Over the weekend we saw one of the most deadly shooting in American history at a gay nightclub in Orlando. Current reports are 49 people were murdered, and more than 50 more were injured by gunfire from a lone shooter.
The killer was Omar Mateen, an American. He reportedly has been violent and angry for many years, channeling his hate into sympathy for ISIS.
What can be done to stop these tragedies from happening? The FBI was monitoring Mateen. Could they have done more? Should gun laws be changed to prevent an unstable person like Mateen from legally purchasing an assault rifle?
There is no single, simple solution to the issue of gun violence, says Andy Arena, executive director of the Detroit Crime Commission and a former FBI special agent in charge. The problem, he says, is that different groups are focusing on their own aspect of the issue.
“We can’t even have an adult conversation about this,” says Arena. “The two sides go to opposite corners and come out fighting.”
A gun owner himself, Arena says he is in favor of responsible gun ownership. An essential factor in this, he says, is to not put the gun in the nightstand and forget about it.
“I’m for training and continuous training,” says Arena. “Learning how to handle that weapon, when to handle that weapon. I think that’s a big part of it.”
State Senator David Knezek (D-Dearborn Heights) is a veteran of the U.S. Marine Corps who wrote an emotional and stern message on responsible gun ownership on his Facebook page over the weekend. He wrote:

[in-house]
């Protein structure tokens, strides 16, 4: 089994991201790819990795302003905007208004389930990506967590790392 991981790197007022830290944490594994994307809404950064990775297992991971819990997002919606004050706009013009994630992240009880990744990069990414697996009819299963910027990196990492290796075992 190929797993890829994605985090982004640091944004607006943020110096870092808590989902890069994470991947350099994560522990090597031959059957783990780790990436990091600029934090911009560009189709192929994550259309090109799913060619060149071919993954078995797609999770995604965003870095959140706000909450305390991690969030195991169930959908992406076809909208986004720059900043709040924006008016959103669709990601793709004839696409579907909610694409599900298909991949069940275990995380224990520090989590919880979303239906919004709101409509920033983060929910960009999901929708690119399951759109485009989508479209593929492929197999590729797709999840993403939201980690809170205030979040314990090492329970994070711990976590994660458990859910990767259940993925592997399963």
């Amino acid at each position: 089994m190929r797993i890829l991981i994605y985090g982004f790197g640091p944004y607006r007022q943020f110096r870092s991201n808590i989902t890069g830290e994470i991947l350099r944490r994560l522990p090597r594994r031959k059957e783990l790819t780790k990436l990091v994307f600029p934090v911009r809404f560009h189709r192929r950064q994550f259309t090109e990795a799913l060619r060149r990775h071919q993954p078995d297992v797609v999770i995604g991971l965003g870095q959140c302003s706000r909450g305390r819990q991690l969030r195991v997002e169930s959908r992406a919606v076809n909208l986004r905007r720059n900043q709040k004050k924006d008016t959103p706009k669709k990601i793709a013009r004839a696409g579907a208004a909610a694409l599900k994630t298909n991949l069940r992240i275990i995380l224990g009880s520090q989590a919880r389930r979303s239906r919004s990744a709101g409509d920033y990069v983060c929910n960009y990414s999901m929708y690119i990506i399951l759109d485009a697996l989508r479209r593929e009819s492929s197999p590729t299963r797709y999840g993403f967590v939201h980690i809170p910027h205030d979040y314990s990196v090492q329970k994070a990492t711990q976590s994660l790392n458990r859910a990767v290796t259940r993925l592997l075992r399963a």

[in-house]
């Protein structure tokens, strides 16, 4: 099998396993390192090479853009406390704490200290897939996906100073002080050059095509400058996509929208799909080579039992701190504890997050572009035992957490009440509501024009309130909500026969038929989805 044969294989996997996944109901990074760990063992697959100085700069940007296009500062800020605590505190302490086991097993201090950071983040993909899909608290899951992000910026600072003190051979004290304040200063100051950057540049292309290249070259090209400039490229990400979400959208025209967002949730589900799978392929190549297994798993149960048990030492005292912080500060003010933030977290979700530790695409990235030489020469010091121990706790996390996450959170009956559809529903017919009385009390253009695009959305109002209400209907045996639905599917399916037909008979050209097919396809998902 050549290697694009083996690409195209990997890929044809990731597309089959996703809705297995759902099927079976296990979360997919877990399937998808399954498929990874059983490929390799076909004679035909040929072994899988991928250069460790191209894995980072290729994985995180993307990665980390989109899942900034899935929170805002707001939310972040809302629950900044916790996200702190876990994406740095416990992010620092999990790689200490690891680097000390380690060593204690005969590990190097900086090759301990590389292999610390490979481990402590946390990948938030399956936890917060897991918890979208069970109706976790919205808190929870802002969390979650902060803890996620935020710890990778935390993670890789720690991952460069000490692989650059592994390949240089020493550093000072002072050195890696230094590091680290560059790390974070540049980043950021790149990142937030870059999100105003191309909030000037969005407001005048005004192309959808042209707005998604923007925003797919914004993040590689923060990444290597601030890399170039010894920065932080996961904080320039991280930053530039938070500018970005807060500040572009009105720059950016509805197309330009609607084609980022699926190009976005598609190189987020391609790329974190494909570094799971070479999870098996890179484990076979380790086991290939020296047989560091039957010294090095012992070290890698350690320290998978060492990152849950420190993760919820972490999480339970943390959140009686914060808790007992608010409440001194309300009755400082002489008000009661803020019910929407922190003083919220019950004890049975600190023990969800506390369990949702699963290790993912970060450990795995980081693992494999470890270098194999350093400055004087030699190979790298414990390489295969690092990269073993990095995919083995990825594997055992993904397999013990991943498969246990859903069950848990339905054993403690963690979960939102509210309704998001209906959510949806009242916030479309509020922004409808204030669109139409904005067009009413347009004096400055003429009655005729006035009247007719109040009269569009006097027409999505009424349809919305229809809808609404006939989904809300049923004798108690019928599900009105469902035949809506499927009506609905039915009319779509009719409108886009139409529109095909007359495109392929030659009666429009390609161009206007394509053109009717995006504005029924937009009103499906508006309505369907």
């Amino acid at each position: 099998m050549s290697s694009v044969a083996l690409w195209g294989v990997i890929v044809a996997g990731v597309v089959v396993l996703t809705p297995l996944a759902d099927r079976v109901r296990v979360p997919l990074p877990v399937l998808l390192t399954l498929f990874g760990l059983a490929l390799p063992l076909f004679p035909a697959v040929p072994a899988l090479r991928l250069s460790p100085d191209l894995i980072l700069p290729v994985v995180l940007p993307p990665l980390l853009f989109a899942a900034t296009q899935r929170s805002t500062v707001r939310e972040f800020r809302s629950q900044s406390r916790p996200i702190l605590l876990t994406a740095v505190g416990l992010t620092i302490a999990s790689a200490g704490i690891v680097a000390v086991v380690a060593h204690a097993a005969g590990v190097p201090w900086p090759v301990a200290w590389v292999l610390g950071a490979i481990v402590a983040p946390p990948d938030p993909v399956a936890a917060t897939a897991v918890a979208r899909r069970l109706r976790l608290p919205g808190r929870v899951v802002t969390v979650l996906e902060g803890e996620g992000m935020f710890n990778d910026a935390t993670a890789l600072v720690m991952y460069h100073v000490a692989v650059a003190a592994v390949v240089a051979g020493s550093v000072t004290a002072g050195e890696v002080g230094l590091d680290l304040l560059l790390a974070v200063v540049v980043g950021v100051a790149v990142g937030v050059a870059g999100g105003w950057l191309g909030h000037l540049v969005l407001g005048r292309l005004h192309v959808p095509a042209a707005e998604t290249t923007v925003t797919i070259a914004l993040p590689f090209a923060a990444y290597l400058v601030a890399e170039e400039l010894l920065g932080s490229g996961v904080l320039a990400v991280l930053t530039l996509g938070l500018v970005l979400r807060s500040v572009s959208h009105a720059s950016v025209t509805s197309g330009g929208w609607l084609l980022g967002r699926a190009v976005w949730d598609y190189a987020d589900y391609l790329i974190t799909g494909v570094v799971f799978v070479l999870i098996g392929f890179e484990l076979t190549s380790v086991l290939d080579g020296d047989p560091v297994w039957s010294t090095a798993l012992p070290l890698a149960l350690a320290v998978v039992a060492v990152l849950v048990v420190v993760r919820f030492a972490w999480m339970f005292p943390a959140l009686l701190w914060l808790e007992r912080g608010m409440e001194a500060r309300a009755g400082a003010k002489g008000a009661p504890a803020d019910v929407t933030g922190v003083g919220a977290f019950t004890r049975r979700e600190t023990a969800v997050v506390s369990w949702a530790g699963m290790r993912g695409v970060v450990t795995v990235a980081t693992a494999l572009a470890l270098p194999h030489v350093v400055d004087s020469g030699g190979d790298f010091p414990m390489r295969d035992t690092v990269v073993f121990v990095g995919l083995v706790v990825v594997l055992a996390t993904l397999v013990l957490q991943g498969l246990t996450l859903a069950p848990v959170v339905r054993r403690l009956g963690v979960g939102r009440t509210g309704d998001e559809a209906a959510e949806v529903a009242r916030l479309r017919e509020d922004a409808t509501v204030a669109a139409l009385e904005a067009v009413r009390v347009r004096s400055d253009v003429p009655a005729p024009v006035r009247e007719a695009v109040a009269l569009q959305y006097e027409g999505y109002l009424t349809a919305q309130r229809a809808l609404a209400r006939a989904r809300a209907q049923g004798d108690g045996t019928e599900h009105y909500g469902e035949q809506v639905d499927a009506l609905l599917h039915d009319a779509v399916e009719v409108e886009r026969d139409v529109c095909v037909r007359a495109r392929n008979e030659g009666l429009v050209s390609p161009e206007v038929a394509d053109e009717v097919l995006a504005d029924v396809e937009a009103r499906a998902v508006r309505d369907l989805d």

“I believe that I am a responsible gun user because the Marine Corps properly trained me to be one. It took years. Years. People in Michigan today can take an 8 hour class, fire 90 .22 caliber rounds, and they have the same access to a weapon as me… Do they have the training, the knowledge, the combat mindset to know what holding a weapon in your hands really means? No. But they can get one, so easily, and they can inflict violence on people, mercilessly.”
Knezek tells Detroit Today host Stephen Henderson that “even for good actors, we’re not doing enough to make sure they’re properly trained” or equipped to use firearms. He says it’s incredibly difficult to enact any restrictions on guns or gun owners in the current political climate.
“It’s frustrating when folks don’t want to make the smallest of changes on the margins” to control gun violence, he says.
Arena says mental health will always be part of the issue with violence in America. The challenge for FBI agents, says Arena, is that they are agents and not professional psychologists.
“We’d have to have a million FBI agents to monitor every nut-job out there,” says Arena.
Ordinary citizens, he says, can help by keeping pressure on their politicians. He says he frequently checks on his elected officials and makes sure their views still align.
“We tend to shy away from getting involved in this country, and I think that’s a problem.” says Arena. “The threats are very real and very constant, and as Americans we have to be willing to help.”
To hear the full conversation, click on the audio player above.